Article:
Eboracum (Latin /ebo'rakum/, English // or //) was a fort and later a city in the Roman province of Britannia. In its prime it was the largest town in northern Britain and a provincial capital. The site remained occupied after the decline of the Roman Empire and ultimately evolved into the present-day city York, occupying the same site in North Yorkshire, England.
Shown within England
|Location||York, North Yorkshire, England|
|Type||Fortification and settlement|
|Builder||Quintus Petillius Cerialis|
|Archaeologists||Leslie Peter Wenham|
|Part of a series on the|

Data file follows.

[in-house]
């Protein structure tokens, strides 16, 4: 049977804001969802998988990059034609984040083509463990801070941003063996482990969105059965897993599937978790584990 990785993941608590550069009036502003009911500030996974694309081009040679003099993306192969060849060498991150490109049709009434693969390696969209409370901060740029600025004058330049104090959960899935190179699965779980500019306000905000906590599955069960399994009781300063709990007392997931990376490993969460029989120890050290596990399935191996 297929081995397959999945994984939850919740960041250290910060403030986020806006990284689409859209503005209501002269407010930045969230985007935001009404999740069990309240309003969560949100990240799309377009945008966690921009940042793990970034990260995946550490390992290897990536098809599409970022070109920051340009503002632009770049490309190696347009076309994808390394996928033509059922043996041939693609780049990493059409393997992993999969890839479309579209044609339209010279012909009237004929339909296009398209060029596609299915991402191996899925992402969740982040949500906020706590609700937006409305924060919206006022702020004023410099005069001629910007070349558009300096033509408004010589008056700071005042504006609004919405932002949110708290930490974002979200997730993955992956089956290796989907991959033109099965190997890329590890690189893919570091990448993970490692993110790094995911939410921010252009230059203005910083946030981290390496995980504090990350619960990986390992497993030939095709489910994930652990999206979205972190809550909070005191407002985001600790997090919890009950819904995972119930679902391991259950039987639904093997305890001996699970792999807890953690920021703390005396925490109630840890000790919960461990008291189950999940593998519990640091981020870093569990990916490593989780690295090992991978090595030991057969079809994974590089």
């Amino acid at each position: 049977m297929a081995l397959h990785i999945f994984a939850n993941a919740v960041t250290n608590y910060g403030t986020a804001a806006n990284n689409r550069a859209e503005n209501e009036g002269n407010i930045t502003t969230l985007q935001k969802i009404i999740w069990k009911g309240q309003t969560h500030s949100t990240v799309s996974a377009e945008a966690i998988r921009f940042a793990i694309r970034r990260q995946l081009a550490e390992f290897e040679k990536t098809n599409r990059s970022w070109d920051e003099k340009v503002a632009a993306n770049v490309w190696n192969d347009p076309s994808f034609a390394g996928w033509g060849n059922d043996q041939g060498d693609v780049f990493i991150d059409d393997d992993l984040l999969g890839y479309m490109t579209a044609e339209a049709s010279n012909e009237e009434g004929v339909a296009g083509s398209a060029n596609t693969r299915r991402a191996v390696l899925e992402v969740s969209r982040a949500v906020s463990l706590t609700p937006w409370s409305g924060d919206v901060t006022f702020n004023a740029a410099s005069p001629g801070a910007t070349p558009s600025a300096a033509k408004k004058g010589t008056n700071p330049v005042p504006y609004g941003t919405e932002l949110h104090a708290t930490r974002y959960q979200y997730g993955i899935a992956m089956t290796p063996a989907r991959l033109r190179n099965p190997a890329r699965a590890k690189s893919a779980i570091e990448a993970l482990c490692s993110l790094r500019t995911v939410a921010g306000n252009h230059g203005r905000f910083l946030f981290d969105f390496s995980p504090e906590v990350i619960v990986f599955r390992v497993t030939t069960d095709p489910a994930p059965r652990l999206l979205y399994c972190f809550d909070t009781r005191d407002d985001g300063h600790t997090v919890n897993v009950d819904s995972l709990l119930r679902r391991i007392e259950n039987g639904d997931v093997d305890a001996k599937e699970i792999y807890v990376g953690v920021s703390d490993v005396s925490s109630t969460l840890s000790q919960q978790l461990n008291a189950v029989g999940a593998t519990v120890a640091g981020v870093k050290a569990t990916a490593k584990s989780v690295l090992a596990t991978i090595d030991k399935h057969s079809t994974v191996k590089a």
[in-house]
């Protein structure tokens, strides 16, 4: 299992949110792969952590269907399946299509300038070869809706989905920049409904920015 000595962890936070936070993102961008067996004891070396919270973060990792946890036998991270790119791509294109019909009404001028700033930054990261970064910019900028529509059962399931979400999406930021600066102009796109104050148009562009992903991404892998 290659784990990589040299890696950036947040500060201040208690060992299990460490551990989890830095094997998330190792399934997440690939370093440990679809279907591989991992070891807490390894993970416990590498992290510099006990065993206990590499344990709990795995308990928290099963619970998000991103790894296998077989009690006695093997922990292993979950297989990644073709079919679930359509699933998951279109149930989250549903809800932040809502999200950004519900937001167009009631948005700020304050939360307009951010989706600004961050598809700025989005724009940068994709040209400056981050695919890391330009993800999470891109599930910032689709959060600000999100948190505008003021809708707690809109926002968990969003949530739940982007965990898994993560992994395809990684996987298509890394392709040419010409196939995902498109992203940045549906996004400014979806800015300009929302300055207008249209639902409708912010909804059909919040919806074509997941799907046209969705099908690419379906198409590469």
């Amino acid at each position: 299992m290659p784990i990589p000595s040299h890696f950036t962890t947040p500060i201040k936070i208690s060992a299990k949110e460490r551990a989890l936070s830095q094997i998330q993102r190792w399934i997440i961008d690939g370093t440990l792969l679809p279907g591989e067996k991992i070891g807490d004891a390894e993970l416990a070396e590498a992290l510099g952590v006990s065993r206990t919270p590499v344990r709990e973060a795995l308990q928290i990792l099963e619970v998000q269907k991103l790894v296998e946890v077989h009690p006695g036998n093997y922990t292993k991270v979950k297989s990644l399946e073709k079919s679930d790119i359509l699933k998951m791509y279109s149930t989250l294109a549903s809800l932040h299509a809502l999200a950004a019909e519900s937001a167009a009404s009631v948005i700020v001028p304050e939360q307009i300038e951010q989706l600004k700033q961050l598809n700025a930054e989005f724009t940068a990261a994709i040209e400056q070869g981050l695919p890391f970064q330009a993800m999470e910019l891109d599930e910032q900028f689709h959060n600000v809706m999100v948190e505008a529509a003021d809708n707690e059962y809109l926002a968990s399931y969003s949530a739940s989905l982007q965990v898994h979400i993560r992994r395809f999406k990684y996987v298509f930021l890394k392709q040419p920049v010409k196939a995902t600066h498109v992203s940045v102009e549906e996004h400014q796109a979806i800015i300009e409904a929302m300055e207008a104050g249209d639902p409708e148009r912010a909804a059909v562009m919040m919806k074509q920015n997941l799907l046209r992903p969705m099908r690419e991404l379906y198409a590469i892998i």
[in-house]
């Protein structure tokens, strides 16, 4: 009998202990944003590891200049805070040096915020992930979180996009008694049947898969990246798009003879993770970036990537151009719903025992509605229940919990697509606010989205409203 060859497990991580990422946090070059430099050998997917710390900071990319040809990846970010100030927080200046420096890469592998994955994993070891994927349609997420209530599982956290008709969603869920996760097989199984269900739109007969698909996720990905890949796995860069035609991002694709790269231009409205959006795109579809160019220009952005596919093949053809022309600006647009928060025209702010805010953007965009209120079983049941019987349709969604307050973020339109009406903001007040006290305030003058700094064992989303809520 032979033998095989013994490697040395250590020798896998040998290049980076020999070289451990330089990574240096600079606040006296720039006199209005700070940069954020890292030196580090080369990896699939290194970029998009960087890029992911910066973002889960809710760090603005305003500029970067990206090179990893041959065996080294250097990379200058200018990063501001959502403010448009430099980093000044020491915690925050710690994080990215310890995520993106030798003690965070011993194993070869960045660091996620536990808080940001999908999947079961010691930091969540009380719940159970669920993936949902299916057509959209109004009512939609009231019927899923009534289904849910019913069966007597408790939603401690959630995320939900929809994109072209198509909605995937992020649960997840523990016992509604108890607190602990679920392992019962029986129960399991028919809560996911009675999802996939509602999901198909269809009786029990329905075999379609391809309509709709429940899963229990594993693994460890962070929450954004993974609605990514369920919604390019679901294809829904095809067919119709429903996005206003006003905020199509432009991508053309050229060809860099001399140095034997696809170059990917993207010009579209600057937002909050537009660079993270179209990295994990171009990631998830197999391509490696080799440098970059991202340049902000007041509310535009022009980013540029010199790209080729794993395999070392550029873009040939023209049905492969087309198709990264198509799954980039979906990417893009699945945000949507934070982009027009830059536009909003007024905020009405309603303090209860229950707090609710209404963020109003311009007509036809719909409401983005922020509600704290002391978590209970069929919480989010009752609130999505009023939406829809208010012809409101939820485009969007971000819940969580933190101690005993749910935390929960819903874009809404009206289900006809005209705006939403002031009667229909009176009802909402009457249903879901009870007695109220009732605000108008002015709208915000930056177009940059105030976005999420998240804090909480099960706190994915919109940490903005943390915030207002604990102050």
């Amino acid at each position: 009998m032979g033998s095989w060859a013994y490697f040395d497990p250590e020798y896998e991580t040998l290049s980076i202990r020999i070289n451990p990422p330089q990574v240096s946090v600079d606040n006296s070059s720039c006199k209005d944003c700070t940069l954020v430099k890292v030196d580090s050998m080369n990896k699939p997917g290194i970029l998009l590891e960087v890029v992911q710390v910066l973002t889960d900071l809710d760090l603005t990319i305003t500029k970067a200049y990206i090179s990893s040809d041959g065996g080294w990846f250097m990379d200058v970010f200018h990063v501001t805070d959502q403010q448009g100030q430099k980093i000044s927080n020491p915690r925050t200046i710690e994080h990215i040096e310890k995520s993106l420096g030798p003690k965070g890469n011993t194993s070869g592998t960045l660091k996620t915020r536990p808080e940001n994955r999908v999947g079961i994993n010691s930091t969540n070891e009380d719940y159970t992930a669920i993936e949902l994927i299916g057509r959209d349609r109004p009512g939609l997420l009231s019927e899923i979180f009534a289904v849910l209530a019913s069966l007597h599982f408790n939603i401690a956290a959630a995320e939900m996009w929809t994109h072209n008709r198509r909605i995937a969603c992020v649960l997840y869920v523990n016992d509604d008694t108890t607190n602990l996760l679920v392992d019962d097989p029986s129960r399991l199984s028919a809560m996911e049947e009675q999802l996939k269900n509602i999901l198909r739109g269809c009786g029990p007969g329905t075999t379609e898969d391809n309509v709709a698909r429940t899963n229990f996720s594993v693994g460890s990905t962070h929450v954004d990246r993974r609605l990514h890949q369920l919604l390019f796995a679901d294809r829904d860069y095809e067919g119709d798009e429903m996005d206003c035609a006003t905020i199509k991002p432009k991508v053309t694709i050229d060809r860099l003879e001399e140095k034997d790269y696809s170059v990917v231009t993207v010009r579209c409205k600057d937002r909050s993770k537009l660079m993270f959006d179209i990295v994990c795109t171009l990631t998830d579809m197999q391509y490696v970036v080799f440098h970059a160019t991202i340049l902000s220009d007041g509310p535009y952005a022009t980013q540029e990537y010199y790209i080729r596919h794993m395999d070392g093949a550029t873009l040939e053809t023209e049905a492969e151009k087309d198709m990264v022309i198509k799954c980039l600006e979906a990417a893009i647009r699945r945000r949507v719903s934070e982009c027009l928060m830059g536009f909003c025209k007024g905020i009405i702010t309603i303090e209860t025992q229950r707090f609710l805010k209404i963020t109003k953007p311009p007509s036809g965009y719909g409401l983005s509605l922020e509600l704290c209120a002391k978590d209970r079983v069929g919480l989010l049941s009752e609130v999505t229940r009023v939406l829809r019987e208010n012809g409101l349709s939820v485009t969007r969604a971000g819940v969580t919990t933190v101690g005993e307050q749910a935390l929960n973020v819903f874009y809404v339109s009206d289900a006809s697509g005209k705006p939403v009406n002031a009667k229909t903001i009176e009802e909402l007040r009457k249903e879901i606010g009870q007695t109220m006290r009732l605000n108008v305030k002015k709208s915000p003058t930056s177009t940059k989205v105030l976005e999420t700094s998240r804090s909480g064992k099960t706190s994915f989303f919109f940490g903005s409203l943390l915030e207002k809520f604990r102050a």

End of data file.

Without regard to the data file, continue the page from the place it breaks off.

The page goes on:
|Military of ancient Rome|
The first known recorded mention of Eboracum by name is dated c. 95–104 AD and is an address containing the genitive form of the settlement's name, Eburaci, on a wooden stylus tablet from the Roman fortress of Vindolanda in what is now the modern Northumberland. During the Roman period, the name was written both Eboracum and Eburacum (in nominative form).
The name Eboracum comes from the Common Brittonic Eburākon, which means "yew tree place". The word for "yew" was *ebura in Proto-Celtic (cf. Old Irish ibar "yew-tree", Irish: iúr (older iobhar), Scottish Gaelic: iubhar, Welsh: efwr "alder buckthorn", Breton: evor "alder buckthorn"), combined with the proprietive suffix *-āko(n) "having" (cf. Welsh -og, Gaelic -ach) meaning "yew tree place" (cf. efrog in Welsh, eabhrach/iubhrach in Irish Gaelic and eabhrach/iobhrach in Scottish Gaelic, by which names the city is known in those languages). The name was then